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George Oakes (1813–1881)

We regret to have to chronicle the fact that the Hon. George Oakes, M.L.C., one of the best known and most respected of our colonists, met with an accident last evening, on the Elizabeth-street tramway, which terminated in his death. The hon. gentleman had been attending to his Parliamentary duties, and left the Legislative Council Chamber about 6 o'clock, intending to take a tram to Redfern, and thence proceed by train to Parramatta. After he arrived at the tramway office in Elizabeth-street a tram from Waverley passed in the direction of Hunter-street. This tram was followed at a short distance by another which had also arrived from Waverley. Both trams had stopped at the comer of Elizabeth and King streets to allow passengers to alight, and then continued their journey. Mr Oakes seems to have been unaware of the fact that two trams were so close to the terminus. When the first had passed the office he stepped on to the up-line and looked towards Hunter street in order to see whether the Redfern tram was approaching. As a matter of fact such tram had started, and had got as far as Wentworth Court. Immediately Mr Oakes stepped between the rails, the second tram from Waverley, which it was stated was travelling at the rate of about two miles an hour, came upon him. The people who were standing about shouted to him, and the fireman of the motor pushed him off the line. Mr Oakes fell with great force upon the asphalte road and fractured the base of his skull. There was considerable hemorrage from the wound. It would seem that when the fireman pushed Mr Oakes off the line, one of the feet of the latter tripped, for, after he was picked up, it was found that the heel of one of his boots had been crushed, and the boot stripped from the foot. This is supposed to have been occasioned by the near forewheel of the motor coming in contact with the foot, which must at the time have been fixed in the groove of one of the rails. Mr Oakes was picked up by the conductor of the second Waverley tram and was sensible for a short time, during which he requested the conductor to put his boot on. A stretcher was obtained and the unfortunate gentleman was removed to the Infirmary, where he was admitted by Dr Baly. Mr Oakes was then quite unconscious, blood was flowing from his left ear, and he was breathing stertorously. It was at once seen that he would not have very long. The sufferer was removed to a ward, where he was attended by Drs Williamson, Moffit, and Baly, the resident medical officers, and Drs Morgan and Tarrant, honorary medical officers of the institution. Mr Oakes gradually got weaker, and death took place at a few minutes to 8 o'clock. Deceased was a son of the late Mr Francis Oakes. He was a native of Parramatta and an old colonist, being at the time of his death sixty-seven years of age. He was a large landed proprietor, and was extensively associated with pastoral pursuits. He entered upon political life in August, 1848, upon which occasion he was elected a representative of Parramatta in the old Council. On the 29th of March, 1856, he was returned to the Legislative Assembly for the same constituency, and remained a member of the first Parliament until it was dissolved in the following year. He was re-elected in June, 1858, and remained in the second Parliament until that was dissolved and he also held a seat in the Assembly during the third Parliament. Later on he was returned a representative of East Sydney, in the room of Mr. Saul Samuel, who went into the Council to represent the Government, and he remained a member of the seventh Parliament until it ceased to exist. In 1861, during the agitation on the Land Bill, he was appointed to the Legislative Council, but did not sit there then, the President refusing to cause him and several other nominees to be sworn in because the Government had not consulted him in reference to their nominations. In October, 1879, however, shortly after returning from Europe, he was nominated for the Council by Sir Henry Parkes, and sat there until his death. He came from Parramatta yesterday in company with Mr. Fitzpatrick, M.L.A., and after engaging in some business in the city, lunched at his club. In the afternoon he proceeded to the Council to hear Mr. W. B. Dalley's address against the passing of the Chinese Restriction Bill. He left the Chamber when that gentleman had finished speaking, which was about 6 o'clock, and, as already stated, he met with his death while endeavouring to return home. Mr. Oakes, for some time prior to his death, was a widower. He has left a son behind him – Dr. Oakes of this city.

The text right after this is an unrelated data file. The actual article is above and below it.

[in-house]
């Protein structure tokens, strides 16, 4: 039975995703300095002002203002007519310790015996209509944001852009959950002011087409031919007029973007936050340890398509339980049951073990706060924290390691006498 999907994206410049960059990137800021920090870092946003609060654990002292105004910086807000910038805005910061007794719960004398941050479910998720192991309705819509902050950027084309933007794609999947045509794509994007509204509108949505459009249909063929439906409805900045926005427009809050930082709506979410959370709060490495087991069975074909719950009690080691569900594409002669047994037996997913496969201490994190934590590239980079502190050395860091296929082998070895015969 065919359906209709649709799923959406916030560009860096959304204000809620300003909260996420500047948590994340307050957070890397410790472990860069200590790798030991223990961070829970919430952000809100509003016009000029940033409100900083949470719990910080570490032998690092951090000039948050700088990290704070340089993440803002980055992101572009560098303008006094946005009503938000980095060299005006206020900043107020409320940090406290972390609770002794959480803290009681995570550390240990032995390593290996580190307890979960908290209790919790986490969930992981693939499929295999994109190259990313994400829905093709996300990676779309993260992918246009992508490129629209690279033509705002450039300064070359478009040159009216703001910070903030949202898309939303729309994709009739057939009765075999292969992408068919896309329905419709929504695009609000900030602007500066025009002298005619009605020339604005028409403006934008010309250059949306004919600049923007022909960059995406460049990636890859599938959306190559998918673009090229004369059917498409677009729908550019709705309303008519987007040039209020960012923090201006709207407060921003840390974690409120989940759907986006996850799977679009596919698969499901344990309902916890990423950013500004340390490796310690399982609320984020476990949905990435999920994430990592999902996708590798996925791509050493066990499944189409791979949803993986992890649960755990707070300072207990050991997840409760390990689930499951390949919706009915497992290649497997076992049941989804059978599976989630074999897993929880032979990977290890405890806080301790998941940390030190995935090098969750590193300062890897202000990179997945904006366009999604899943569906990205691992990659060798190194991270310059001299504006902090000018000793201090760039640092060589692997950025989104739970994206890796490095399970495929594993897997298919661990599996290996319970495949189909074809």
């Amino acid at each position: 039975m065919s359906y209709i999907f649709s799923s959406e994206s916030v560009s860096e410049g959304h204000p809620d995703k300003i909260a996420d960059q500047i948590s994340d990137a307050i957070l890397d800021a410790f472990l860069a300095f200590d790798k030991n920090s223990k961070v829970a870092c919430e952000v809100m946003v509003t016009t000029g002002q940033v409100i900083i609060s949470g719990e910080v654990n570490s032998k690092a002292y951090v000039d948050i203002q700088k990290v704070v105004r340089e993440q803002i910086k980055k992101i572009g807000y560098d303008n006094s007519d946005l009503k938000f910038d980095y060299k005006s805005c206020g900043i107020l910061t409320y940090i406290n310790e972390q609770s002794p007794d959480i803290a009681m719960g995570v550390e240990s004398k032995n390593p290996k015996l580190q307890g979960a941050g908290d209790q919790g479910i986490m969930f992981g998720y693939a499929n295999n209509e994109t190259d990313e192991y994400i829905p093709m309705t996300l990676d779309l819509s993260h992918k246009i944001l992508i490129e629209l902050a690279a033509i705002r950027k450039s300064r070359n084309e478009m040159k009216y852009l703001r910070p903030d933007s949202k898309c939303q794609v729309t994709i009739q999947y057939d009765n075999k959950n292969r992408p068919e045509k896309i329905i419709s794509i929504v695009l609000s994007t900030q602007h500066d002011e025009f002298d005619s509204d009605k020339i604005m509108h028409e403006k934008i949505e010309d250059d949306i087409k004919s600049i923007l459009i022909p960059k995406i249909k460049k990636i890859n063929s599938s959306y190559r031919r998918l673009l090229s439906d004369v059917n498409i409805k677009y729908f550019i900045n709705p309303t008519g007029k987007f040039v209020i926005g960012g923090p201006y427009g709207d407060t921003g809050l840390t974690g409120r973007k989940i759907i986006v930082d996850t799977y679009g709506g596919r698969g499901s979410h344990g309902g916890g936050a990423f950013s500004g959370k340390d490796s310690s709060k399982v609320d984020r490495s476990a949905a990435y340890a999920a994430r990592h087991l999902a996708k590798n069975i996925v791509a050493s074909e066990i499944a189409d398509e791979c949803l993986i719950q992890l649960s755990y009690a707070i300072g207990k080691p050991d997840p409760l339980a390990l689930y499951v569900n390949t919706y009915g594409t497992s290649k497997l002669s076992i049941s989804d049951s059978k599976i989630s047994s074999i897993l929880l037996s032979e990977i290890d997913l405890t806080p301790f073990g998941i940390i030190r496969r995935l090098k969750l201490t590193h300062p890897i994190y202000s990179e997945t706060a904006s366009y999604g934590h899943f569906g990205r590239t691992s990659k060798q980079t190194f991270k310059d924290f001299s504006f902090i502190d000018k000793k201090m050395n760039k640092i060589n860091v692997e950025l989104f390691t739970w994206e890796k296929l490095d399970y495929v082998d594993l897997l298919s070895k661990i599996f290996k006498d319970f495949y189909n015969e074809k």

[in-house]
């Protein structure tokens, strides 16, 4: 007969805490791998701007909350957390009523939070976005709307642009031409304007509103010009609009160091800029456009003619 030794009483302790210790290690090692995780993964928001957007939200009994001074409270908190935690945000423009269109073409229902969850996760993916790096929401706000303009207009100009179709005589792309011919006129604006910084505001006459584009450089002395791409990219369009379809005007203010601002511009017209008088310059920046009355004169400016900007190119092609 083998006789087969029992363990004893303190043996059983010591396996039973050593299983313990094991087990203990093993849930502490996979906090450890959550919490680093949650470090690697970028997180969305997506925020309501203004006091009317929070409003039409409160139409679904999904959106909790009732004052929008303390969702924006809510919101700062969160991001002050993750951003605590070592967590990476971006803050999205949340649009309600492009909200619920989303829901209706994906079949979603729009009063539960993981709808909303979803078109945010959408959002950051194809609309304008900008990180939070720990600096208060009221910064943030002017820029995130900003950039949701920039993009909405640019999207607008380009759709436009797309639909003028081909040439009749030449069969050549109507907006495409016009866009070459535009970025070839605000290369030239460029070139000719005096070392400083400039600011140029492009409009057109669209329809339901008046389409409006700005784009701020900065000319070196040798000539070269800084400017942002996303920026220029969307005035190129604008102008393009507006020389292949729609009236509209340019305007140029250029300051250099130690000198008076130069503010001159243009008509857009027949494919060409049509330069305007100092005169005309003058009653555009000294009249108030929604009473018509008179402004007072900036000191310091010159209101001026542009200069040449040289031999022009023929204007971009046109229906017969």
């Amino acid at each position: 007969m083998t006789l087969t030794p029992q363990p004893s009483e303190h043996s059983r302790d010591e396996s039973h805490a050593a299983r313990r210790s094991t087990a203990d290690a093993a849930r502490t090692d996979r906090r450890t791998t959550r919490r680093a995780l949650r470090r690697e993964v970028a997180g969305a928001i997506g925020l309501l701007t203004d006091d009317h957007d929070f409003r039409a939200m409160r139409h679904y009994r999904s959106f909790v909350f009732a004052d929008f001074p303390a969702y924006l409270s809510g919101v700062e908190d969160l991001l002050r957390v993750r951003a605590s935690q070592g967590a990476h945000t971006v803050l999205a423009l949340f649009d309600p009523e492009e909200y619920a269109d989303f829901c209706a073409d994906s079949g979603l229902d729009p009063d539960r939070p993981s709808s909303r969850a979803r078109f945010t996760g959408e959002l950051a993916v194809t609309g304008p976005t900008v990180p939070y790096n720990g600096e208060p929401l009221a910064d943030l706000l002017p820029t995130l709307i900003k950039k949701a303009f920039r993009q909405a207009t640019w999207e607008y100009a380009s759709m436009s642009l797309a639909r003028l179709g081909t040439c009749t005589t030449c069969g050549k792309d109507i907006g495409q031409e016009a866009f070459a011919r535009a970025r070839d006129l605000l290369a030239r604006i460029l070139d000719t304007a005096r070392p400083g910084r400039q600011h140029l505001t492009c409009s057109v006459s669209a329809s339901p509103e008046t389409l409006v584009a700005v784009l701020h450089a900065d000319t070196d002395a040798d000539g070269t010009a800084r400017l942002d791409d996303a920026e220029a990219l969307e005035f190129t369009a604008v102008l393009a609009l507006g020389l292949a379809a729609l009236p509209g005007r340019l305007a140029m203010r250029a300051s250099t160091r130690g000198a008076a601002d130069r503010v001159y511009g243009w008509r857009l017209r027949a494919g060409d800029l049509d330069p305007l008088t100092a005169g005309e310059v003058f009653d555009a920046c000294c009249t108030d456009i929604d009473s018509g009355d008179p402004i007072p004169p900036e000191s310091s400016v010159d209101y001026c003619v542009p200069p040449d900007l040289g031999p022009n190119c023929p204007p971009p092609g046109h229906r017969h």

Original publication

Citation details

'Oakes, George (1813–1881)', Obituaries Australia, National Centre of Biography, Australian National University,, accessed 25 June 2024.

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